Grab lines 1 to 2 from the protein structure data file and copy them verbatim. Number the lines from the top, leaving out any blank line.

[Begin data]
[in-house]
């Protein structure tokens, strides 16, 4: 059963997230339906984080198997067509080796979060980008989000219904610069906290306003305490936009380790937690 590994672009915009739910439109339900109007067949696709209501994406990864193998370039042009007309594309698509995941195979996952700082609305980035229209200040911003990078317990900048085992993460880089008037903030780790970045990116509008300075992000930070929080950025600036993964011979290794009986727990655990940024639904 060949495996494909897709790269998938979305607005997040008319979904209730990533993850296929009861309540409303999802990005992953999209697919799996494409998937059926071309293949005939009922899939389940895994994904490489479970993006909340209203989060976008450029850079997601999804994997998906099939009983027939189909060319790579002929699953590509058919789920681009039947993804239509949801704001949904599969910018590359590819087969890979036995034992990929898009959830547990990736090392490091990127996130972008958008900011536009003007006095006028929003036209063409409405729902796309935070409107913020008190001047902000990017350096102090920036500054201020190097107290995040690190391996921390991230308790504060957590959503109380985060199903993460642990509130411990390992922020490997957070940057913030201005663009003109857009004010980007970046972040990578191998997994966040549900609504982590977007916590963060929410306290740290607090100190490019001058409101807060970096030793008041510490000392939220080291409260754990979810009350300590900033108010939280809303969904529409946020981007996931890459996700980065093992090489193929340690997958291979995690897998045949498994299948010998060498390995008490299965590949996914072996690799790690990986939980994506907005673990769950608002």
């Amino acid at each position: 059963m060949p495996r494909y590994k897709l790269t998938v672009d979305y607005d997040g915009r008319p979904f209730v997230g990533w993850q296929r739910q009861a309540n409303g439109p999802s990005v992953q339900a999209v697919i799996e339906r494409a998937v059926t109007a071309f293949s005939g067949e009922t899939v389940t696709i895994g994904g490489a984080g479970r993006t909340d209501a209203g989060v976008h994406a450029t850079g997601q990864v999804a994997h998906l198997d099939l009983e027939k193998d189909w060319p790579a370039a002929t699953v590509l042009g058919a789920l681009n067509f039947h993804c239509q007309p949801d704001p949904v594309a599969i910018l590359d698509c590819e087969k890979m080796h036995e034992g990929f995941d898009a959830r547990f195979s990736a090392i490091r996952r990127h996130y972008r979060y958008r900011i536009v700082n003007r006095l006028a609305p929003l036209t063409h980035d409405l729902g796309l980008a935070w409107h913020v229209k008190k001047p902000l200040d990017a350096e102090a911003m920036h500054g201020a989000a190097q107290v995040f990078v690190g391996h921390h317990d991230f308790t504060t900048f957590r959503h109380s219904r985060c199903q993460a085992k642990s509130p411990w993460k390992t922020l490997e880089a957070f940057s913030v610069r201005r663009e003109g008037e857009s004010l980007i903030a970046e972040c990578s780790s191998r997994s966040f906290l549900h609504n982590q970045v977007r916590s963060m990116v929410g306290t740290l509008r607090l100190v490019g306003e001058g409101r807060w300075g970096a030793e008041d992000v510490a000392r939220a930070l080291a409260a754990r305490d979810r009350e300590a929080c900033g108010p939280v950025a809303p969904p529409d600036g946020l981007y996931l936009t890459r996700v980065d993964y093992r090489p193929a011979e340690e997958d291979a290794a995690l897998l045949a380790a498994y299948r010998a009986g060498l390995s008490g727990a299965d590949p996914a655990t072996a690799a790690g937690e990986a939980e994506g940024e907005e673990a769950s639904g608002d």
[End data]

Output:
[in-house]
């Protein structure tokens, strides 16, 4: 059963997230339906984080198997067509080796979060980008989000219904610069906290306003305490936009380790937690 590994672009915009739910439109339900109007067949696709209501994406990864193998370039042009007309594309698509995941195979996952700082609305980035229209200040911003990078317990900048085992993460880089008037903030780790970045990116509008300075992000930070929080950025600036993964011979290794009986727990655990940024639904 060949495996494909897709790269998938979305607005997040008319979904209730990533993850296929009861309540409303999802990005992953999209697919799996494409998937059926071309293949005939009922899939389940895994994904490489479970993006909340209203989060976008450029850079997601999804994997998906099939009983027939189909060319790579002929699953590509058919789920681009039947993804239509949801704001949904599969910018590359590819087969890979036995034992990929898009959830547990990736090392490091990127996130972008958008900011536009003007006095006028929003036209063409409405729902796309935070409107913020008190001047902000990017350096102090920036500054201020190097107290995040690190391996921390991230308790504060957590959503109380985060199903993460642990509130411990390992922020490997957070940057913030201005663009003109857009004010980007970046972040990578191998997994966040549900609504982590977007916590963060929410306290740290607090100190490019001058409101807060970096030793008041510490000392939220080291409260754990979810009350300590900033108010939280809303969904529409946020981007996931890459996700980065093992090489193929340690997958291979995690897998045949498994299948010998060498390995008490299965590949996914072996690799790690990986939980994506907005673990769950608002």